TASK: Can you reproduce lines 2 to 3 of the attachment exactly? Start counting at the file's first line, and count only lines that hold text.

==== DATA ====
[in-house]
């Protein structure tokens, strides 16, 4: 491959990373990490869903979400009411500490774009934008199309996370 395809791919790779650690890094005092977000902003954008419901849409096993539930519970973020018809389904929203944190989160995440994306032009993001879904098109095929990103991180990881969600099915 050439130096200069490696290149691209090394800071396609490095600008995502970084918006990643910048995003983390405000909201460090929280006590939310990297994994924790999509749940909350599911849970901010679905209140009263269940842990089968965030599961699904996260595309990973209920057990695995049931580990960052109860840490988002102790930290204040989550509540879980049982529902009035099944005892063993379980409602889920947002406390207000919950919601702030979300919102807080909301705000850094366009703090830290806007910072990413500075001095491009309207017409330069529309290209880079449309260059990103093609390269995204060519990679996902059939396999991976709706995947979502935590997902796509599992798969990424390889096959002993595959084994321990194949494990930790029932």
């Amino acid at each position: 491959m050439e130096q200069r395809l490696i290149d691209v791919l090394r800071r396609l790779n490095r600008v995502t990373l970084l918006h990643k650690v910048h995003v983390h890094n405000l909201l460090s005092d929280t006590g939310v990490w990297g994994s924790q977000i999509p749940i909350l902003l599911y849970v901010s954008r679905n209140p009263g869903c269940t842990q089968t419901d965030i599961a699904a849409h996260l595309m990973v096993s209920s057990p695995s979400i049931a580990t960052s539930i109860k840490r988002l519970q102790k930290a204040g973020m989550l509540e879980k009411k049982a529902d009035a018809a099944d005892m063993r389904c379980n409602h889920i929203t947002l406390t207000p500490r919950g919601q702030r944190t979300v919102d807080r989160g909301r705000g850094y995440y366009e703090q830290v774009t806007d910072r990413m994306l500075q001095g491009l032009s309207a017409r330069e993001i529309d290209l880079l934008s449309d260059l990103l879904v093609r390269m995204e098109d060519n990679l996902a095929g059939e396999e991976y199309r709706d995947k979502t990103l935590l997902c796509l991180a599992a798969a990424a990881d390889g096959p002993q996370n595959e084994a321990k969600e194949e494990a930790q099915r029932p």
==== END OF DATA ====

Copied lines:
């Protein structure tokens, strides 16, 4: 491959990373990490869903979400009411500490774009934008199309996370 395809791919790779650690890094005092977000902003954008419901849409096993539930519970973020018809389904929203944190989160995440994306032009993001879904098109095929990103991180990881969600099915 050439130096200069490696290149691209090394800071396609490095600008995502970084918006990643910048995003983390405000909201460090929280006590939310990297994994924790999509749940909350599911849970901010679905209140009263269940842990089968965030599961699904996260595309990973209920057990695995049931580990960052109860840490988002102790930290204040989550509540879980049982529902009035099944005892063993379980409602889920947002406390207000919950919601702030979300919102807080909301705000850094366009703090830290806007910072990413500075001095491009309207017409330069529309290209880079449309260059990103093609390269995204060519990679996902059939396999991976709706995947979502935590997902796509599992798969990424390889096959002993595959084994321990194949494990930790029932």
């Amino acid at each position: 491959m050439e130096q200069r395809l490696i290149d691209v791919l090394r800071r396609l790779n490095r600008v995502t990373l970084l918006h990643k650690v910048h995003v983390h890094n405000l909201l460090s005092d929280t006590g939310v990490w990297g994994s924790q977000i999509p749940i909350l902003l599911y849970v901010s954008r679905n209140p009263g869903c269940t842990q089968t419901d965030i599961a699904a849409h996260l595309m990973v096993s209920s057990p695995s979400i049931a580990t960052s539930i109860k840490r988002l519970q102790k930290a204040g973020m989550l509540e879980k009411k049982a529902d009035a018809a099944d005892m063993r389904c379980n409602h889920i929203t947002l406390t207000p500490r919950g919601q702030r944190t979300v919102d807080r989160g909301r705000g850094y995440y366009e703090q830290v774009t806007d910072r990413m994306l500075q001095g491009l032009s309207a017409r330069e993001i529309d290209l880079l934008s449309d260059l990103l879904v093609r390269m995204e098109d060519n990679l996902a095929g059939e396999e991976y199309r709706d995947k979502t990103l935590l997902c796509l991180a599992a798969a990424a990881d390889g096959p002993q996370n595959e084994a321990k969600e194949e494990a930790q099915r029932p």